Login-AzureRmAccount
$ctx =Get-AzureRmContext
Get-AzureRmSubscription | Out-GridView -PassThru |Set-AzureRmContext

$rmEndpoint ="https://management.azure.com/providers/Microsoft.SecurityGraph/diagnosticSettings/securityApiAlerts?api-version=2017-04-01-preview"

#Details from IAM API
$Token = Invoke-RestMethod "https://login.windows.net/common/oauth2/token" -Method POST -Body @{
   grant_type="refresh_token"
   refresh_token = ($ctx.TokenCache.ReadItems() | Out-GridView -PassThru ).refreshToken
   content_type = "application/json"
   resource="https://management.core.windows.net/"
}

$json = '
{
  "location": "",
  "properties": {
      "workspaceId": null,
    "name": "securityApiAlerts",
    "serviceBusRuleId": "/subscriptions/SUBSCRIPTION_ID/resourceGroups/RESOURCE_GROUP/providers/Microsoft.EventHub/namespaces/EVENT_HUB_NAMESPACE/authorizationrules/RootManageSharedAccessKey",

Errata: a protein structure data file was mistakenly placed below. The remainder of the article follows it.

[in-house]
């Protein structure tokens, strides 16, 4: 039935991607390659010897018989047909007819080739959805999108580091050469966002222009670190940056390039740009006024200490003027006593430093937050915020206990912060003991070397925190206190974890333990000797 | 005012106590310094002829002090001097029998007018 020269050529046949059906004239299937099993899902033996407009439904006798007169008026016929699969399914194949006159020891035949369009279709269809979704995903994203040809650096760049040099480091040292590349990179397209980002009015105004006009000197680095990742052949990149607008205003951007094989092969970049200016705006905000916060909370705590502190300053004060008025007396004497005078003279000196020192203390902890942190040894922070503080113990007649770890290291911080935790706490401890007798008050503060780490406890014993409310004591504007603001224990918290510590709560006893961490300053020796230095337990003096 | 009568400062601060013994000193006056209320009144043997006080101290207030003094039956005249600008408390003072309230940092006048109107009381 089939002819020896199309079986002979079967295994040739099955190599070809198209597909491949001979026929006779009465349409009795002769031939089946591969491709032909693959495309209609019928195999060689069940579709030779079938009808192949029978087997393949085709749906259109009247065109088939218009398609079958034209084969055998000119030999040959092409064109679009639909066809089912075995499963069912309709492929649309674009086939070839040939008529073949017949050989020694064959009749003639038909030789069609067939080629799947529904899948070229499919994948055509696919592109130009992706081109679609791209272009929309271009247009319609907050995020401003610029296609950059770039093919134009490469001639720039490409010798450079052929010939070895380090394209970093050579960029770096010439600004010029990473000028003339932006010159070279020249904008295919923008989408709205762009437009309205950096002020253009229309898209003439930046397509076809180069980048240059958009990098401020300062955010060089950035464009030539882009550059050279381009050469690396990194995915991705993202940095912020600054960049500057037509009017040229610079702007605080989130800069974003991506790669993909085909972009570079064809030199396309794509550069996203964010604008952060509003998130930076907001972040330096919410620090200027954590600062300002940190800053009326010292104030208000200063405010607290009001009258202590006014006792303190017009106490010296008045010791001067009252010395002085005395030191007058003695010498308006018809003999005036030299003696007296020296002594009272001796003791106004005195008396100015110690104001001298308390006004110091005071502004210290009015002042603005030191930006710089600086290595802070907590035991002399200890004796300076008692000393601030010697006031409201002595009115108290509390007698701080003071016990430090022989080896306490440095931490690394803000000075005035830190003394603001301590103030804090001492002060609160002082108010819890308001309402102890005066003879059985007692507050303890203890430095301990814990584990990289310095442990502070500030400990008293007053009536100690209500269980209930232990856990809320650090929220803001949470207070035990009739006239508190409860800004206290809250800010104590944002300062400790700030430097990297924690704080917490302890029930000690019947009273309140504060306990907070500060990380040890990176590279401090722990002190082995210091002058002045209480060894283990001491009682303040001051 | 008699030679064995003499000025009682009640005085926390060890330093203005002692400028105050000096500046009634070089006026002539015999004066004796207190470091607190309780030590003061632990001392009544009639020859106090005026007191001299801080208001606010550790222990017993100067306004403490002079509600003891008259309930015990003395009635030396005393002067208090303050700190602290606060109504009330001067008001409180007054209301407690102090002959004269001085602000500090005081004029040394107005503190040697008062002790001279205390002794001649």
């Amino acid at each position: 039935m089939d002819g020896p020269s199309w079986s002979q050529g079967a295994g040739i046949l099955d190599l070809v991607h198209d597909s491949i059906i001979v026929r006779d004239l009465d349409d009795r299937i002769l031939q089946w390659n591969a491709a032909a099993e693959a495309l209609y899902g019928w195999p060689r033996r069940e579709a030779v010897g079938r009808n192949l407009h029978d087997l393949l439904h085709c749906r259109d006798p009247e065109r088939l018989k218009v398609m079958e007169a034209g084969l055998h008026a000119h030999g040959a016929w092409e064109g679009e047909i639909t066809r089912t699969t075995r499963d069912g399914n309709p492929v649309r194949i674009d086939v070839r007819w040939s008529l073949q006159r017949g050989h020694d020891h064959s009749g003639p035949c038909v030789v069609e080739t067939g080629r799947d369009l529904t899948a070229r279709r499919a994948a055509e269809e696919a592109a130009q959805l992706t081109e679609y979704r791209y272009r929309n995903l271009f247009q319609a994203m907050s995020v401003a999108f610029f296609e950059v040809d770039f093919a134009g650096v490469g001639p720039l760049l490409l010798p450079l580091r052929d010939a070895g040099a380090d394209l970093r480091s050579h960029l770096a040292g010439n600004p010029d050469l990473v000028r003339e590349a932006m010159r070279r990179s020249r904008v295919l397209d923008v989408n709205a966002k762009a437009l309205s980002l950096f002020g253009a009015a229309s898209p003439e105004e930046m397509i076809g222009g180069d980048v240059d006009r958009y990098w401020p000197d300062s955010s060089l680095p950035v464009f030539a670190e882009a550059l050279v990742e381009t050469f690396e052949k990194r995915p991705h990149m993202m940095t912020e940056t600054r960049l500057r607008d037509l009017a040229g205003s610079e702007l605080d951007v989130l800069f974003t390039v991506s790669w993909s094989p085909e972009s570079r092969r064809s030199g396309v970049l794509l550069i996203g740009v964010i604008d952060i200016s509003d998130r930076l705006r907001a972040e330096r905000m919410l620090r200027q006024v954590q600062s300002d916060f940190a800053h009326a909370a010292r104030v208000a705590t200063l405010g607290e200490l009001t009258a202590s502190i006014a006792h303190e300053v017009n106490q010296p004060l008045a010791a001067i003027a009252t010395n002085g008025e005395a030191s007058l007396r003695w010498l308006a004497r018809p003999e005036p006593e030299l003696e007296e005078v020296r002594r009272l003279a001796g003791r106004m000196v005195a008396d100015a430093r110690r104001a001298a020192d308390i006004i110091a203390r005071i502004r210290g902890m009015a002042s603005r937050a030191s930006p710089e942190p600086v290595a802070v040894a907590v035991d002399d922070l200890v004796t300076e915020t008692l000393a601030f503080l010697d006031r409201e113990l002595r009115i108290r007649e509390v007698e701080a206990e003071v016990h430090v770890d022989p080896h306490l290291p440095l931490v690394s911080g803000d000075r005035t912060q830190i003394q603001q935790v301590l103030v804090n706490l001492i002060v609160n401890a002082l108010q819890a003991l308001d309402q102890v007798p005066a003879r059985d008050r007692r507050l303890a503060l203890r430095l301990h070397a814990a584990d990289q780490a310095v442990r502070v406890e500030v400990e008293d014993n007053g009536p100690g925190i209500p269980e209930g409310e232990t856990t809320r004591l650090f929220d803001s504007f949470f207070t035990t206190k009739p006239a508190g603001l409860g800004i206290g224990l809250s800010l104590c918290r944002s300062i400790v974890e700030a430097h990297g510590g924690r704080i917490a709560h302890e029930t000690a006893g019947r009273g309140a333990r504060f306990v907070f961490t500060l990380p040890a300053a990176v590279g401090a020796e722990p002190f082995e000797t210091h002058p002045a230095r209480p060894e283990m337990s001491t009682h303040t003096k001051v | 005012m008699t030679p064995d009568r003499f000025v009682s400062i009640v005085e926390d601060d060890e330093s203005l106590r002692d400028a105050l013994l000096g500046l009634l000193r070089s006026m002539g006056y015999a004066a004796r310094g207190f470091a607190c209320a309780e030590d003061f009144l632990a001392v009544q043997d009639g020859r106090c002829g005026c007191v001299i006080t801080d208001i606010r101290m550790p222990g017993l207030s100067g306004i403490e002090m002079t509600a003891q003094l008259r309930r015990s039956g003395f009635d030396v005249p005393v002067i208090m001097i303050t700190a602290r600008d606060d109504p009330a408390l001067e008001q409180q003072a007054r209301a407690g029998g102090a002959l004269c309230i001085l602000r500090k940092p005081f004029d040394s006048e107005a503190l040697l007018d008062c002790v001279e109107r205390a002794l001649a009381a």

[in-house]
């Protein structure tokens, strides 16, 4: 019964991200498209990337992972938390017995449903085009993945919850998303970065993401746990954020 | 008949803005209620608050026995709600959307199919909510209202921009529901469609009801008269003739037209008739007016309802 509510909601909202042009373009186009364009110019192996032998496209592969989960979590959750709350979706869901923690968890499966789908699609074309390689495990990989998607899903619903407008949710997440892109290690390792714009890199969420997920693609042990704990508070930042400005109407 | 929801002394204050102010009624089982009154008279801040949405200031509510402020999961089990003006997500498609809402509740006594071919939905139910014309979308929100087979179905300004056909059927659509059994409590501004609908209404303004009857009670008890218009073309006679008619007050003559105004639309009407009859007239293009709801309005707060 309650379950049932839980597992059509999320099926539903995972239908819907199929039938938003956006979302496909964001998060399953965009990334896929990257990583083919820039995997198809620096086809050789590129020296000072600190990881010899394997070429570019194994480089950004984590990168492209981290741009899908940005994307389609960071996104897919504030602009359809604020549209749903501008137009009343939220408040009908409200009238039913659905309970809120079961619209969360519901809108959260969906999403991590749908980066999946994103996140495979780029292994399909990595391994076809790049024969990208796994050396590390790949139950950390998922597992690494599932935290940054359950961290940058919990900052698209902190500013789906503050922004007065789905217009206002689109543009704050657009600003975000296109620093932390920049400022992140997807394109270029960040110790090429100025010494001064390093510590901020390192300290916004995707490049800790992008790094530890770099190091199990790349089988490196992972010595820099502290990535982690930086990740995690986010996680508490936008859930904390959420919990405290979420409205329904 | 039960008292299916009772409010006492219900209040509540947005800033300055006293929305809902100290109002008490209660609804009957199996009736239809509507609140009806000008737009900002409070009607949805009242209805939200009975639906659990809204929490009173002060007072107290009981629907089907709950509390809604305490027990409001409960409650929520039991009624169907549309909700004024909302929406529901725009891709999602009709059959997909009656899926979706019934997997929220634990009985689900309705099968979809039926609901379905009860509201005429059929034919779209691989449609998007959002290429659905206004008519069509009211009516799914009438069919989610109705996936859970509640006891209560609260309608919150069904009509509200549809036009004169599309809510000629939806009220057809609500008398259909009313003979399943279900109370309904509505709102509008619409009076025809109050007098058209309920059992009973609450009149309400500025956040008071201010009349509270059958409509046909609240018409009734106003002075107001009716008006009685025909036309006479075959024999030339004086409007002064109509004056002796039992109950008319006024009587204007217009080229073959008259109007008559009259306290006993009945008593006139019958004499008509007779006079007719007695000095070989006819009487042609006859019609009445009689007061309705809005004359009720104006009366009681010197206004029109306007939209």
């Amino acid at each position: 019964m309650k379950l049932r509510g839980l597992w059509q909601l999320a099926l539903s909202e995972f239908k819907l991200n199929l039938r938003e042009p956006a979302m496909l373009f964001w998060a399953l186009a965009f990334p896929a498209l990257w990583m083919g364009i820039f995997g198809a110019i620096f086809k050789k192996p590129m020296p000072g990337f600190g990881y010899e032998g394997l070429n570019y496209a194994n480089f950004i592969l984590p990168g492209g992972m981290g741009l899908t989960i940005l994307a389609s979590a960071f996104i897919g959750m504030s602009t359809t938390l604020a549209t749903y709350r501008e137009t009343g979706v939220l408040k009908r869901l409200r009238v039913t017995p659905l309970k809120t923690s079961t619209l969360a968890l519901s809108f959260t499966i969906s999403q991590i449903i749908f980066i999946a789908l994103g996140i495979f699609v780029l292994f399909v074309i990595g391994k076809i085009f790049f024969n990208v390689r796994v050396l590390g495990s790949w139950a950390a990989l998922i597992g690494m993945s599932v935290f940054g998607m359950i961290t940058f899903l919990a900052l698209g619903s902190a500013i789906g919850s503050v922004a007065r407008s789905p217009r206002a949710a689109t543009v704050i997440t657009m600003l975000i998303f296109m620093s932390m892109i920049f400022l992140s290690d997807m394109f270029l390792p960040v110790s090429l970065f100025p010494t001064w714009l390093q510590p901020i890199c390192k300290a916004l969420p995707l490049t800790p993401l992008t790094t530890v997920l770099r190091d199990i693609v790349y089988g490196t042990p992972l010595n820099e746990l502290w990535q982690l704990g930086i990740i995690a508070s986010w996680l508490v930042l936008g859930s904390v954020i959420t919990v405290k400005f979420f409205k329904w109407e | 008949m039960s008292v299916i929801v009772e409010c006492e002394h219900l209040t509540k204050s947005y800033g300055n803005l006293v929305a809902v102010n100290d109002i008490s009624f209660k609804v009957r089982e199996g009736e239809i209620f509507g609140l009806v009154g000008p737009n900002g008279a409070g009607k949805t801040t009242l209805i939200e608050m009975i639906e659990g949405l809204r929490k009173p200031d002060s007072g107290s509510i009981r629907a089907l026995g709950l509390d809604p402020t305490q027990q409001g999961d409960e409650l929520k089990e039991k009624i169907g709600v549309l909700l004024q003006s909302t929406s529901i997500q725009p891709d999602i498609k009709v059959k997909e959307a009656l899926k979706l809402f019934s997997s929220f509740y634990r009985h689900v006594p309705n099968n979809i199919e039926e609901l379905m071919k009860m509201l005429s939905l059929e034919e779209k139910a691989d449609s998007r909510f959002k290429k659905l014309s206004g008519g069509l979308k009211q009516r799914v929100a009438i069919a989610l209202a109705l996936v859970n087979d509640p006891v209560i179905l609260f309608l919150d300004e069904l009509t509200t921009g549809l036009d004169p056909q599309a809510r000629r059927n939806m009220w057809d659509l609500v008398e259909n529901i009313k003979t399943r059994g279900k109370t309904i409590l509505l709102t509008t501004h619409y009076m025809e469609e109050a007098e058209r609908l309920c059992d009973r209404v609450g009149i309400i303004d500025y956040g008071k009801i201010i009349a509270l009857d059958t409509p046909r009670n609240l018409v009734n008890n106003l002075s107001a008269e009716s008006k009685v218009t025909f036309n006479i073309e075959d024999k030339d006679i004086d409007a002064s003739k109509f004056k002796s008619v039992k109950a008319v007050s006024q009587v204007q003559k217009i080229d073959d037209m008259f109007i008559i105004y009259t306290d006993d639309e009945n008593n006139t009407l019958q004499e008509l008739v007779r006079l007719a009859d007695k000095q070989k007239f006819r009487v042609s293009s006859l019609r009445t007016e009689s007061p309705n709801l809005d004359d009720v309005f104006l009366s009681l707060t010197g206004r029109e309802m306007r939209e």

"logs": [
      {
        "category": "Alert",
        "enabled": true,
        "retentionPolicy": {
          "enabled": true,
          "days": 7
        }
      }
    ]
  }
}
' | ConvertFrom-Json 

$json.properties.serviceBusRuleId = ( (Get-AzureRmResource | where {$_.ResourceType -match "Eventhub"}| Out-GridView -PassThru).resourceID  + "/authorizationrules/RootManageSharedAccessKey")

$json.properties.workspaceId = ((Get-AzureRmOperationalInsightsWorkspace | Out-GridView -PassThru ).resourceID)

$data = Invoke-RestMethod -Uri $rmEndpoint -Method Put -Body ($json | ConvertTo-Json -Depth 4) -UseBasicParsing -Headers @{
Authorization = ($Token.token_type) +" "+ ($Token.access_token)